Ebola virus virion

Merck and NewLink Genetics have initiated the third, late-stage, clinical trial of their Ebola vaccine candidate, rVSV-ZEBOV-GP (V920), in Sierra Leone.

Originally developed by the Public Health Agency of Canada’s National Microbiology Laboratory , the Ebola vaccine candidate was licenced to NewLink Genetics in 2010.

In November 2014, Merck and NewLink Genetics entered into an exclusive licencing and collaboration agreement for the investigational Ebola vaccine.

The Phase II/ III safety and effectiveness trial (STRIVE) will include 6,000 health and other frontline workers and is being led by the Sierra Leone College of Medicine and Allied Health Sciences, Sierra Leone Ministry of Health and Sanitation, and the US Centers for Disease Control and Prevention (CDC).

Merck Vaccines chief public health and science officer Mark Feinberg said: "Fighting Ebola remains a global health priority, and Merck is committed to advancing the development of our and NewLink’s vaccine candidate as part of our overall response to the crisis."

The rVSV-ZEBOV-GP vaccine candidate is currently included in three large-scale clinical trials currently underway in West Africa.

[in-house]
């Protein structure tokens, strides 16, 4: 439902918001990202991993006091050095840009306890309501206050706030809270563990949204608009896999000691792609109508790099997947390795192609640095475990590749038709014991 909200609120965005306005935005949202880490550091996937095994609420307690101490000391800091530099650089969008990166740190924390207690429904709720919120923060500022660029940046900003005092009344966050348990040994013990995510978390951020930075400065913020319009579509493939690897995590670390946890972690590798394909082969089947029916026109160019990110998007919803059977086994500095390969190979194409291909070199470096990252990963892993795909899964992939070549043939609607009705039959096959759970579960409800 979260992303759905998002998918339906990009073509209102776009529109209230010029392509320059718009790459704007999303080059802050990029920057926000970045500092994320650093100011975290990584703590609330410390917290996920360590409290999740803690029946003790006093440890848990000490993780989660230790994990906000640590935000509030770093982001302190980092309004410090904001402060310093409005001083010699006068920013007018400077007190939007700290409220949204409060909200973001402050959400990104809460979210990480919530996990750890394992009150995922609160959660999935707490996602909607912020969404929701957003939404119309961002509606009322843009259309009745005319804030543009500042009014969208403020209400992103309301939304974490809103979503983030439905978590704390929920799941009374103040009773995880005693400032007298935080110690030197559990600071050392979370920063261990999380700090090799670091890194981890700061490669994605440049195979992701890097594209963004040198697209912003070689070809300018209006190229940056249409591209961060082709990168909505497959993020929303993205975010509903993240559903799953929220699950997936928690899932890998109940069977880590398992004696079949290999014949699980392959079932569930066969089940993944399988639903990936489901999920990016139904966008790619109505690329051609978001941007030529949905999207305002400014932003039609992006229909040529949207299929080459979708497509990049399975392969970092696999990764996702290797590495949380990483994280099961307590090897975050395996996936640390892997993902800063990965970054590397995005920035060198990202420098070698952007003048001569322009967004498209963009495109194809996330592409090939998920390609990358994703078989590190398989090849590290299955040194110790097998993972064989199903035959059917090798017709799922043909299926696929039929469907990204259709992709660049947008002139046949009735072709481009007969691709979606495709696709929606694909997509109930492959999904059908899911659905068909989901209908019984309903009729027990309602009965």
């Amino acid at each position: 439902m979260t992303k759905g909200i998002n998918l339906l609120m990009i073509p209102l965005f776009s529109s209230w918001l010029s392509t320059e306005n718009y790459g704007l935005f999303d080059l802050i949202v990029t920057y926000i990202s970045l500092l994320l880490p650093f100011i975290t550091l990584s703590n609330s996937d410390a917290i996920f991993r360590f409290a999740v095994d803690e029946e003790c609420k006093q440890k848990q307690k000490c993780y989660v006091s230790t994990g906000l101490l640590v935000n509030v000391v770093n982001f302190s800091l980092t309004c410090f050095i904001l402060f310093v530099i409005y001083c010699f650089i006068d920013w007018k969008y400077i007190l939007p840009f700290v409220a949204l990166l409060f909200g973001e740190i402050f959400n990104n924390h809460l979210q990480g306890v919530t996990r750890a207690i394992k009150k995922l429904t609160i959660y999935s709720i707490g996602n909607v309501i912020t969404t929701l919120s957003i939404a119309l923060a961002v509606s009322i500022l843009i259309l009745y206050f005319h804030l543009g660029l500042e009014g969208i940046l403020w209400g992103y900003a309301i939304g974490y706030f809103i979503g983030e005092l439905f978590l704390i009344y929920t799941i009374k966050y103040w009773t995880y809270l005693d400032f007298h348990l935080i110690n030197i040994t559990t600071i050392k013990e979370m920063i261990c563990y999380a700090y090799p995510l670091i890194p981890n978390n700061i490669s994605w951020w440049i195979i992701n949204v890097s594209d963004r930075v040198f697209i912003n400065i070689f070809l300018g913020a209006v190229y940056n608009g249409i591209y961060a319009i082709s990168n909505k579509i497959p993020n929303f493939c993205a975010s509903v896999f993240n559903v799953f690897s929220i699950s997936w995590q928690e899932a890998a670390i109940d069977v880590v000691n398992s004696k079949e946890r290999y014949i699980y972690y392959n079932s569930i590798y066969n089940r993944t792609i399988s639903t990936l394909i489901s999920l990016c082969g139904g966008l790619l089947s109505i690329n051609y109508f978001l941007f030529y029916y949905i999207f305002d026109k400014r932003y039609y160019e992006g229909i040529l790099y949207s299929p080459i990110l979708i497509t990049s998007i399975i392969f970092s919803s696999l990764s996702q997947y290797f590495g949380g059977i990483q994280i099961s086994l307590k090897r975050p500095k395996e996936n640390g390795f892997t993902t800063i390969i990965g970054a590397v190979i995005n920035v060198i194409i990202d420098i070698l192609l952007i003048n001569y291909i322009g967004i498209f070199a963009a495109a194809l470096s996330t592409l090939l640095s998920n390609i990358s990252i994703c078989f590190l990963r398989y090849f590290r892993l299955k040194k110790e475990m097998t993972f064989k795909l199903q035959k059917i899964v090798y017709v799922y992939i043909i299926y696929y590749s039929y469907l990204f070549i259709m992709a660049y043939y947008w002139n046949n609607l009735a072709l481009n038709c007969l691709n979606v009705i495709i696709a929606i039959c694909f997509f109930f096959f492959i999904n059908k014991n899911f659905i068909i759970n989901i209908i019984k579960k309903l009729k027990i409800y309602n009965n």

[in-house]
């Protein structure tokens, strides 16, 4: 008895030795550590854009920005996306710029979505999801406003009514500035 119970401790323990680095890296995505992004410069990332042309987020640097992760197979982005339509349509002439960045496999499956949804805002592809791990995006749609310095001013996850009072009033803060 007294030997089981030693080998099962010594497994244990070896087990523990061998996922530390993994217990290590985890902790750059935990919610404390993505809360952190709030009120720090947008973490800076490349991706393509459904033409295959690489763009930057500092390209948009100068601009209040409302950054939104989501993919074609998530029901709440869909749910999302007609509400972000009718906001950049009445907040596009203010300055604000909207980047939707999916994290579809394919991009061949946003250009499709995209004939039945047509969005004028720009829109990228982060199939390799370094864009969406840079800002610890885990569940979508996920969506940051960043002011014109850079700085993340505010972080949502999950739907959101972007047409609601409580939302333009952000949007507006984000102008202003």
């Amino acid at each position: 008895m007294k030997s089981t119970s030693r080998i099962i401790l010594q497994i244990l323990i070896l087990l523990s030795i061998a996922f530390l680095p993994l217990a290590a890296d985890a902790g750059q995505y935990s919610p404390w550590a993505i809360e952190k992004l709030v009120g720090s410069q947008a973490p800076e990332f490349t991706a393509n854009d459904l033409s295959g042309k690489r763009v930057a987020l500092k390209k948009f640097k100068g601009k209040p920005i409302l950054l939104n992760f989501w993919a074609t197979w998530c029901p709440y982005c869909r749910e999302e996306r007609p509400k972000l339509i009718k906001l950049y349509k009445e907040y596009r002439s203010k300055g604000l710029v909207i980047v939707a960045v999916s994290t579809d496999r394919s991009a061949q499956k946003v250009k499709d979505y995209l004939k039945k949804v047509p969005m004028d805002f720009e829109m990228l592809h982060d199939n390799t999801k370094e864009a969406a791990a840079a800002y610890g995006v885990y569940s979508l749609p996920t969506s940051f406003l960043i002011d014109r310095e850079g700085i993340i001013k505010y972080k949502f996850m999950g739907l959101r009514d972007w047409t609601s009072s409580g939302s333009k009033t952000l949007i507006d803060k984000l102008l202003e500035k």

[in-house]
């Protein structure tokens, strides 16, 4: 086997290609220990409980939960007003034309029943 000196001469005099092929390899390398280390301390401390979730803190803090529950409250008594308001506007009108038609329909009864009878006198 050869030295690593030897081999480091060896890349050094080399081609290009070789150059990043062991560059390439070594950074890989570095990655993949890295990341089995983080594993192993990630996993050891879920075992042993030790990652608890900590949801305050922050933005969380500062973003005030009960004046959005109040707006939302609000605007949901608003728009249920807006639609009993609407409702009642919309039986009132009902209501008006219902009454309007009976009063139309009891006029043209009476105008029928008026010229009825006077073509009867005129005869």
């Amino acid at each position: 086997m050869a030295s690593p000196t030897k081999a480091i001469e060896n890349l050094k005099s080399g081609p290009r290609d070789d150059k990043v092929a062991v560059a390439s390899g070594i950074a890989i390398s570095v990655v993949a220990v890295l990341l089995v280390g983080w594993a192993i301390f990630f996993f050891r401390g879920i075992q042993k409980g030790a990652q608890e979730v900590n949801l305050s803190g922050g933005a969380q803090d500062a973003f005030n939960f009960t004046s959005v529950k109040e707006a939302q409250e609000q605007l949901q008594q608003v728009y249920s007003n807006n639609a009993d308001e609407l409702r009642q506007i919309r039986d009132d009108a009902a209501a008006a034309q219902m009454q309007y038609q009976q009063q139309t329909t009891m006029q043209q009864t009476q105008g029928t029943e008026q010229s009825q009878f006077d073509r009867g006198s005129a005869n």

Apart from the trial in Sierra Leone, other trials include the Partnership for Research on Ebola Vaccines in Liberia (PREVAIL) and a Phase III trial in Guinea.

PREVAIL was designed to enrol around 27,000 healthy men and women aged 18 years and older and it is led by a Liberia-US clinical research partnership and sponsored by the National Institute of Allergy and Infectious Diseases (NIAID).

The randomised, controlled Phase II/III PREVAIL trial will evaluate safety and efficacy, involves rVSV-ZEBOV-GP and another experimental Ebola vaccine.

The World Health Organization (WHO), the Health Ministry of Guinea, Médecins sans Frontières (MSF), Epicentre and The Norwegian Institute of Public Health have started a safety and effectiveness Phase III trial in Guinea which will evaluate rVSV-ZEBOV-GP.

Image: Electron micrograph of an Ebola virus virion. Photo: courtesy of CDC/Cynthia Goldsmith.